President Donald Trump's first National Security Strategy (NSS) declares China a "strategic competitor" to the United States.
It also advocates a stronger America to deal with new challenges, in line with his "America First" rhetoric.
The NSS, which Mr Trump was due to unveil here yesterday (early this morning Singapore time), drops climate change from the administration's list of threats.
It instead lists three main challenges: revisionist powers that seek to shape a world "antithetical to American interests and values"; rogue regimes that spread terror, threaten neighbours and pursue weapons of mass destruction; and transnational threat organisations that foment hatred and incite violence against innocents in the name of ideology.
A revisionist power is one that seeks to change the status quo, said senior administration officials who briefed journalists hours before Mr Trump's speech on the NSS.
"Most people would argue that Russia… sought to change the status quo in Europe. With China's building in the South China Sea, they're trying to change the status quo, usually with military means… in their favour," one of the officials said.
China competes effectively across the political, economic, military and information domains, the officials said. But that does not mean cooperation is ruled out, they emphasised.
"We know that we need China, and we continue to work with them on the (North Korea) problem," one official said. "It is not mutually exclusive. We are working together to cooperate, at the same time acknowledging that competition exists as well. Competition doesn't mean you don't also cooperate."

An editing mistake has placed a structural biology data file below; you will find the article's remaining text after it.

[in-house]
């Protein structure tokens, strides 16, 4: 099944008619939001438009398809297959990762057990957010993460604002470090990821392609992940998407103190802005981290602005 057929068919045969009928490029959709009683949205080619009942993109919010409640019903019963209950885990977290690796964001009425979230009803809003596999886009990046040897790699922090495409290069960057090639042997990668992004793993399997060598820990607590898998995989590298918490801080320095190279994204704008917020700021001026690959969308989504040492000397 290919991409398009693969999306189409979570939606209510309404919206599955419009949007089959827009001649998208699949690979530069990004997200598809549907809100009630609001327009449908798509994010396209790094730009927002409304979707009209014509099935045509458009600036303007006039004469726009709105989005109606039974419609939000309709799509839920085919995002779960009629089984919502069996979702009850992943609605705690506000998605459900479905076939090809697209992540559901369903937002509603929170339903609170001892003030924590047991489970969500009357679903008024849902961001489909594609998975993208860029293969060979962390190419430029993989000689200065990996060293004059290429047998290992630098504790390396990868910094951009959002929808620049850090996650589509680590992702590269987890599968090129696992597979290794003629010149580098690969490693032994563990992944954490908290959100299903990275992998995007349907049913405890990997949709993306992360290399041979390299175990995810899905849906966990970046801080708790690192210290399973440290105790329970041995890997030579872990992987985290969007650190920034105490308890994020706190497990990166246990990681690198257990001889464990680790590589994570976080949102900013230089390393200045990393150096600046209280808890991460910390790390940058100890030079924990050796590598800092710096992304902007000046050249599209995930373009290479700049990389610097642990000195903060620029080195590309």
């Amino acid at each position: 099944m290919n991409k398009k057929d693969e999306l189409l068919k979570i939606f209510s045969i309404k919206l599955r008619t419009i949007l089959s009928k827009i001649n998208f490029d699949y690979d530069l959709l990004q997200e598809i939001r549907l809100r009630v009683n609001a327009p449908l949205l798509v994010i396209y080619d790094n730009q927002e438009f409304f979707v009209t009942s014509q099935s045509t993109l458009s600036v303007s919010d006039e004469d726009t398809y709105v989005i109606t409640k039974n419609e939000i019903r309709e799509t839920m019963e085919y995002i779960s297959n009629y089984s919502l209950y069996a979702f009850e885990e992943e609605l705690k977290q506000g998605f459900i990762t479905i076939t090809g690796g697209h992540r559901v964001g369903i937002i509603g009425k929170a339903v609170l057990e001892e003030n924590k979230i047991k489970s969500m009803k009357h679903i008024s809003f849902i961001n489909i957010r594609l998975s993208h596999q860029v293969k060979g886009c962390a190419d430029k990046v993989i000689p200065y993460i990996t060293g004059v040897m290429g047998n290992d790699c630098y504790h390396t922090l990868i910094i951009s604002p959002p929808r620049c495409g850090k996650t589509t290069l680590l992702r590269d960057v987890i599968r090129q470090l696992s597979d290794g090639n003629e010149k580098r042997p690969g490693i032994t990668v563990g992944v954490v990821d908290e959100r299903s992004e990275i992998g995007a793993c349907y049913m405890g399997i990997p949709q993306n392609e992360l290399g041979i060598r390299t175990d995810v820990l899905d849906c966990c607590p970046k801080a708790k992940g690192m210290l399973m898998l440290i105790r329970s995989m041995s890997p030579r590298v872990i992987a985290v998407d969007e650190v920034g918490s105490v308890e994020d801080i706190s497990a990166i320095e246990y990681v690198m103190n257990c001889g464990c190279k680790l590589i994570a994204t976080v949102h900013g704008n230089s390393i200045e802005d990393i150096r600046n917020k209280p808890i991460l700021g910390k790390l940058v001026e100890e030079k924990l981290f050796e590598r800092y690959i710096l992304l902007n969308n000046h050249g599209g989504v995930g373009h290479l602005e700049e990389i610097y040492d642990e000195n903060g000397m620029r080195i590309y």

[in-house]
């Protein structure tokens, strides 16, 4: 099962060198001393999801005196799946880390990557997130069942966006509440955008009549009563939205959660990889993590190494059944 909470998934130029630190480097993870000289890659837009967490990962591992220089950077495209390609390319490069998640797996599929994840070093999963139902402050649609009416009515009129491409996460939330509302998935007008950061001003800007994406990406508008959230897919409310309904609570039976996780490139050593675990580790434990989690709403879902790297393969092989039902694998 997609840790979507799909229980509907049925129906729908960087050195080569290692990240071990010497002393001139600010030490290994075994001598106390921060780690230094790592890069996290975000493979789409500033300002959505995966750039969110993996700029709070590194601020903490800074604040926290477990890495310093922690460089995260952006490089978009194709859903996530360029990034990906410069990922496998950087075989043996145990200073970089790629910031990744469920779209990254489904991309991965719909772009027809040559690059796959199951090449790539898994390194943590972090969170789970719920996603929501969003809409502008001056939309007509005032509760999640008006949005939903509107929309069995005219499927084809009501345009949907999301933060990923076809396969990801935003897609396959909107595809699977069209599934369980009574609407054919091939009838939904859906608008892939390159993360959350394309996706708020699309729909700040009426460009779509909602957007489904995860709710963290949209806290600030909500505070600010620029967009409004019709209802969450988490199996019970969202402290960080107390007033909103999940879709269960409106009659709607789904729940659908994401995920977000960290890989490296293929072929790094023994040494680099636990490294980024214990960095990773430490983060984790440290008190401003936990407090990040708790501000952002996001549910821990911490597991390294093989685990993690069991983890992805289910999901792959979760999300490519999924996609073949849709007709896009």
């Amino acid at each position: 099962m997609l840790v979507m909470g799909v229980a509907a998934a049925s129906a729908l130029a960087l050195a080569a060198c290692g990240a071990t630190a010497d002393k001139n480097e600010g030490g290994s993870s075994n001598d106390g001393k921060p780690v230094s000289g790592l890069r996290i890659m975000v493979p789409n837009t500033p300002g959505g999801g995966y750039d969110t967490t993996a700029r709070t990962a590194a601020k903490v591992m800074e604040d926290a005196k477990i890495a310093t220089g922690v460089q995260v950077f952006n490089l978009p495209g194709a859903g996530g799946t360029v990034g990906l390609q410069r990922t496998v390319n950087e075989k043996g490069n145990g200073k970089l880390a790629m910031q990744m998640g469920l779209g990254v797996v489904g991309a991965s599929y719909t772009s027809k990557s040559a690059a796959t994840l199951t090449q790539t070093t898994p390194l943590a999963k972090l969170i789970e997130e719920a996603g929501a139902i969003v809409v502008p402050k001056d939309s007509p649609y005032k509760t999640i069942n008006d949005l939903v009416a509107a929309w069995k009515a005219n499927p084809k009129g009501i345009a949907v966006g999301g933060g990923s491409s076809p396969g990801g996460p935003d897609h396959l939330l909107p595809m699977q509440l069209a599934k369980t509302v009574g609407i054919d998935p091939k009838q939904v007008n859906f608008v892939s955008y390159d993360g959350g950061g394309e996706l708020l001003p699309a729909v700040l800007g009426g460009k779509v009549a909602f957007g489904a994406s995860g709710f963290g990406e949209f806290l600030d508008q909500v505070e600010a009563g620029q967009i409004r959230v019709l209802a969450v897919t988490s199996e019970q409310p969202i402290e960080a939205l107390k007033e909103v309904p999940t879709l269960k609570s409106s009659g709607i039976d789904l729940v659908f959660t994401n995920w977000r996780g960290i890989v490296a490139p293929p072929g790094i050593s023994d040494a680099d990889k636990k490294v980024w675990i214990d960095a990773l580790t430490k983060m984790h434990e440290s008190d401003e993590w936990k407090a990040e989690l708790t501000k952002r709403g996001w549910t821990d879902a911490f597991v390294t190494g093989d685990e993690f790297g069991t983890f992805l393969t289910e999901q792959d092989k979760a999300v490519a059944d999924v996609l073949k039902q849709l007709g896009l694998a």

Asked yesterday about the new US strategy, Chinese Foreign Ministry spokesman Hua Chunying defended US-China economic and trade ties, calling them "mutually beneficial".
The NSS lays out four pillars or "organisational principles" - protecting the homeland, the American people and the American way of life; promoting American prosperity; peace through strength; and advancing US interests.
The first pillar includes border security, cyber security and ballistic missile defence. The second is essentially about renegotiating trade deals and strengthening America's innovation base. The third is on defence modernisation, with a particular focus on technological innovation and nuclear security.
The authors of the NSS appeared to have tried to make coherent policy out of campaign promises given to Mr Trump's base, Dr Zachary Abuza, professor at the National War College in Washington, DC, told The Straits Times by e-mail.
But he said the US' trade policy had been a "disaster". "No country wants a bilateral trade agreement with the US. It does not work in today's global economy where countries are part of a supply chain."
Withdrawing from the Trans-Pacific Partnership and Paris accord on curbing global warming; recognising Jerusalem as the capital of Israel; and questioning the relevance of Nato had set back US interests across the board, he wrote.
"I do not see how the actions and policies of the administration in their first year will stem the revisionist states of China and Russia that the strategy identifies. If anything, they have been enabled," Dr Abuza concluded.
The Soufan Group consultancy said in a commentary that it remains to be seen whether the US can achieve progress on its policy goals.
"By insisting that allies that share common goals and values should pay for US support, while withdrawing from global challenges that require cooperative diplomacy, the White House seeks not to move boldly into the future but to cling to a past that no longer exists," it said.